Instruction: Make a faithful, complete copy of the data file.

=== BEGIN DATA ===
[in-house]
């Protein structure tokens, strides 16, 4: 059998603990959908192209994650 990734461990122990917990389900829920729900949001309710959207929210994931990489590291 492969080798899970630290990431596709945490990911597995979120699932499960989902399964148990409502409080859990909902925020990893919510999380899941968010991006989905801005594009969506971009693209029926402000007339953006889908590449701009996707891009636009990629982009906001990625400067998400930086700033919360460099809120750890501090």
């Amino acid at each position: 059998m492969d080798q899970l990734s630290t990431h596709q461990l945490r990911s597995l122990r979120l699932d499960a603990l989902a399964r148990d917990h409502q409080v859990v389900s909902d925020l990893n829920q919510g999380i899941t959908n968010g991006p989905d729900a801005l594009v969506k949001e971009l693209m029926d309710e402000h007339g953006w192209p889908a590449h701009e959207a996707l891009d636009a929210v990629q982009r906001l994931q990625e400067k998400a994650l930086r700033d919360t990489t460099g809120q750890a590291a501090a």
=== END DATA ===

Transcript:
[in-house]
């Protein structure tokens, strides 16, 4: 059998603990959908192209994650 990734461990122990917990389900829920729900949001309710959207929210994931990489590291 492969080798899970630290990431596709945490990911597995979120699932499960989902399964148990409502409080859990909902925020990893919510999380899941968010991006989905801005594009969506971009693209029926402000007339953006889908590449701009996707891009636009990629982009906001990625400067998400930086700033919360460099809120750890501090």
């Amino acid at each position: 059998m492969d080798q899970l990734s630290t990431h596709q461990l945490r990911s597995l122990r979120l699932d499960a603990l989902a399964r148990d917990h409502q409080v859990v389900s909902d925020l990893n829920q919510g999380i899941t959908n968010g991006p989905d729900a801005l594009v969506k949001e971009l693209m029926d309710e402000h007339g953006w192209p889908a590449h701009e959207a996707l891009d636009a929210v990629q982009r906001l994931q990625e400067k998400a994650l930086r700033d919360t990489t460099g809120q750890a590291a501090a």